# Why is the affine hull of the unit circle R^2?

In Boyd's "Convex Optimization" it defines the affine hull of a subset $C$ of $R^n$ as

$$\text{aff} C = \left\{\theta_1 x_1 + \ldots +\theta_k x_k \mid x_1, \ldots x_k \in C, \theta_1 + \ldots \theta_k = 1 \right\}.$$ Then, it claims $\text{aff } U = R^2$ if $U$ is the unit circle. Why is this? Isn't any arc (or convex subset of the circle) entirely contained in the circle? I would think $\text{aff } U = U$ if $U$ is the unit circle.

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The $\theta_i$ need not be positive. – Micah Sep 9 '12 at 5:21
You are right! Thanks – Palace Chan Sep 9 '12 at 5:25

To have an answer recorded as such, I'll add a few words. If $C$ contains the origin, then the affine hull is the same as linear span, since we can include $0$ with any coefficient we want. Also, translating $C$ by a vector translates its affine hull by the same vector. Thus, we can find the affine hull by moving the coordinate system so that the origin lies in $C$, and then taking the linear span. This shows at once that the affine hull of any three non-collinear points in the plane is the entire plane.

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The unit circle $U$ is the set of all points (x,y) such that $x^2 + y^2 = 1$. So, if we take the affine hull of $U$, we will generate $\mathbb{R}^2$ since there exists at least 3 non-collinear points in $U$.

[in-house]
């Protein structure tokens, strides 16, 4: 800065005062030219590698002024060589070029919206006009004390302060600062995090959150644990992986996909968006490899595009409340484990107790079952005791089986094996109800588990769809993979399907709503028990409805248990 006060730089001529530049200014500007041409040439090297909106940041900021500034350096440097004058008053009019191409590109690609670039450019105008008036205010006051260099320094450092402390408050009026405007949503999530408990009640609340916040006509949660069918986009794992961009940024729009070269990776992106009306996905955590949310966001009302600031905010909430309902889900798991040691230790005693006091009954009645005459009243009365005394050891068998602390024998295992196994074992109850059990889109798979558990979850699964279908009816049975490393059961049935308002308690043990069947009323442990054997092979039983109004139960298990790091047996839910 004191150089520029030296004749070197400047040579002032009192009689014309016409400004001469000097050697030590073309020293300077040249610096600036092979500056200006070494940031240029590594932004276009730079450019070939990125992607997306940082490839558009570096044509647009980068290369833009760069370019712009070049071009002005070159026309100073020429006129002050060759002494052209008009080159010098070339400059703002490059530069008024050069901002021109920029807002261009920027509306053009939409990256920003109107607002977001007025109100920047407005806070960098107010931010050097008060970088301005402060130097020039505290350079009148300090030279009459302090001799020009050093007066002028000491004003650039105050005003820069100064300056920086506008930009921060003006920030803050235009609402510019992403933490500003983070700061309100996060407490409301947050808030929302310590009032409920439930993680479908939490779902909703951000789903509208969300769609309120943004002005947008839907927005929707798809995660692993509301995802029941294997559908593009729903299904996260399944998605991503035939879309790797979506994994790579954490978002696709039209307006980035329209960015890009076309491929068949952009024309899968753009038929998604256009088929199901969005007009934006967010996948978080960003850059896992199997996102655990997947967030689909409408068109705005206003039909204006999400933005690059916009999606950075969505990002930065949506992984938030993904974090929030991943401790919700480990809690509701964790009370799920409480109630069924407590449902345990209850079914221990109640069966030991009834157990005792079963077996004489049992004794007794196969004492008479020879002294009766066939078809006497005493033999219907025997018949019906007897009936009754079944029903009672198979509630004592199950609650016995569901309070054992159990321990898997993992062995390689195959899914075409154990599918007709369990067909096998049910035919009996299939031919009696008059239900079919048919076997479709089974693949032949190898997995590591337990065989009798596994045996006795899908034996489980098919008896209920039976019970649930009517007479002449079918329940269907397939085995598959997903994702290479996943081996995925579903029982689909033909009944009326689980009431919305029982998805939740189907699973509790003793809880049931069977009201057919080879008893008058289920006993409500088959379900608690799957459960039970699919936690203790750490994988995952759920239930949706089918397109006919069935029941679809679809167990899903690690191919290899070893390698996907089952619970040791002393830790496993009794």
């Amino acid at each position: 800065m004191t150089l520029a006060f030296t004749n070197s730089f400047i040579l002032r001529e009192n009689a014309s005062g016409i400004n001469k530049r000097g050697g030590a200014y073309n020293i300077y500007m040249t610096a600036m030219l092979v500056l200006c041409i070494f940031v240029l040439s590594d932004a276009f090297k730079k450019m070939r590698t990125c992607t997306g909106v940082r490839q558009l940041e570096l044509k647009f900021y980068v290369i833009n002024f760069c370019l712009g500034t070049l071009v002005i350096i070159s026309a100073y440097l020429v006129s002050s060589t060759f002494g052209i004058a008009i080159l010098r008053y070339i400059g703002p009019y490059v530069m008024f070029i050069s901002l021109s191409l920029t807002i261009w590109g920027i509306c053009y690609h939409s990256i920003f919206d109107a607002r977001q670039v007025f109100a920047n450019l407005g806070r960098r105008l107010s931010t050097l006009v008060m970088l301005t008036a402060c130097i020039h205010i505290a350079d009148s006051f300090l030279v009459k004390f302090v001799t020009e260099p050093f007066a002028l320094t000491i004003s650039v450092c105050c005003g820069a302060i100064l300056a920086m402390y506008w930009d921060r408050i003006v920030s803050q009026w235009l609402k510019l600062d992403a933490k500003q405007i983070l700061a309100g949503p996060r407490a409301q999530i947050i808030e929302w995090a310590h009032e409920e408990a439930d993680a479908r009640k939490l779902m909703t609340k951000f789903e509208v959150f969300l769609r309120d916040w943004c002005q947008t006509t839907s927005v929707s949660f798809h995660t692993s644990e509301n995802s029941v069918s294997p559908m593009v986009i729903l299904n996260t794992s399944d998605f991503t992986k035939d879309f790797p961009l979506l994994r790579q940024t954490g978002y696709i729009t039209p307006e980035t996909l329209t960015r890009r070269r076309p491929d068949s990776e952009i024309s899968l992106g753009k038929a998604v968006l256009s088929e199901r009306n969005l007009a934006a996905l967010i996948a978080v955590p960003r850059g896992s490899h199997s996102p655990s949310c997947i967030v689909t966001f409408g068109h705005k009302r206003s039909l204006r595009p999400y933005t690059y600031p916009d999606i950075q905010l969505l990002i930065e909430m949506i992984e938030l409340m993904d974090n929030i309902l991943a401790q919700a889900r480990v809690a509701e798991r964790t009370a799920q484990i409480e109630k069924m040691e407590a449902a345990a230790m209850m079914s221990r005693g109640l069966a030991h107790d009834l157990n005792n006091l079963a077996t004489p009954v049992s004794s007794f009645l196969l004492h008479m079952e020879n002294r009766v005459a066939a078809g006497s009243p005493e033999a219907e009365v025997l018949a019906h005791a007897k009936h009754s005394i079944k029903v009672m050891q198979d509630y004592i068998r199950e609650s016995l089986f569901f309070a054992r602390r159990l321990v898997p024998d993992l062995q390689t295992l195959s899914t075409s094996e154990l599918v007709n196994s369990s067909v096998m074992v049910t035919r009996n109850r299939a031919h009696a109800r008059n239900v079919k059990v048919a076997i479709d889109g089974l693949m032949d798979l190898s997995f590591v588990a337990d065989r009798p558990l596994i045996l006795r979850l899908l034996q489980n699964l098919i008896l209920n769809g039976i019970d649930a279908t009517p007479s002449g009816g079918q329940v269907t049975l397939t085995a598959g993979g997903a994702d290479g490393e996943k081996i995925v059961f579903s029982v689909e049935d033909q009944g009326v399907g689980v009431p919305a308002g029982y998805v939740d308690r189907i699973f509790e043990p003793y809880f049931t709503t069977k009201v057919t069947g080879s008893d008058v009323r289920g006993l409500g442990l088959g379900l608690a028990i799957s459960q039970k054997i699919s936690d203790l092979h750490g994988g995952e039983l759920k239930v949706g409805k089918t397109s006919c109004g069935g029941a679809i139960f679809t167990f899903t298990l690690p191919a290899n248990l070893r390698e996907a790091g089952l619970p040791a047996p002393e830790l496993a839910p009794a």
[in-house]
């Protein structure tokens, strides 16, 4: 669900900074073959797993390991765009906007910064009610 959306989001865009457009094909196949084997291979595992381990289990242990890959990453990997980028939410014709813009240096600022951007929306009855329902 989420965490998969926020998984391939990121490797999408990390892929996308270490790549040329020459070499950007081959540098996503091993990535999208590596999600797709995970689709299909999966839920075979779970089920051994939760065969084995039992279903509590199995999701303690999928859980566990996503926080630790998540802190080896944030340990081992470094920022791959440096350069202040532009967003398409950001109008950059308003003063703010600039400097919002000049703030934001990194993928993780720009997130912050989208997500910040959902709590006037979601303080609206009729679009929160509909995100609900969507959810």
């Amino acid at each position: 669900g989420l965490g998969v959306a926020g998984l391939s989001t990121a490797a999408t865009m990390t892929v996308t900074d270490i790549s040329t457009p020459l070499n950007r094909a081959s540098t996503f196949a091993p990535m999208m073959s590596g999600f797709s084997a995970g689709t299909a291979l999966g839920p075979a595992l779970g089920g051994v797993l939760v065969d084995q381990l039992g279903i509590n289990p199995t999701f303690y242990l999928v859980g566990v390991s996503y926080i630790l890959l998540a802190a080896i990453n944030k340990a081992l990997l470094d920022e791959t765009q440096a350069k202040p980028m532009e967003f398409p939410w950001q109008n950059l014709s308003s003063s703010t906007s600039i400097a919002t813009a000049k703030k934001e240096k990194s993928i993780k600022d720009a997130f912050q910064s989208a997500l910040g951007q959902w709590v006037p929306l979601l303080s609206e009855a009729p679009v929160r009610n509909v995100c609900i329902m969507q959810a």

In particular, all we need to look at is a three element subset of the unit circle where the three points do not all lie along a line in order to generate $\mathbb{R}^2$ as a set of affine combinations.

If you are still confused by my answer and LVK's answer, you may want to review the definition of dimension and affine combination.

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I guess I know your confusion. The point is that $\theta_i$ is not constrained to be greater than zero. So now you may understand why three non-collinear points will fill the whole $\Bbb R^2$.

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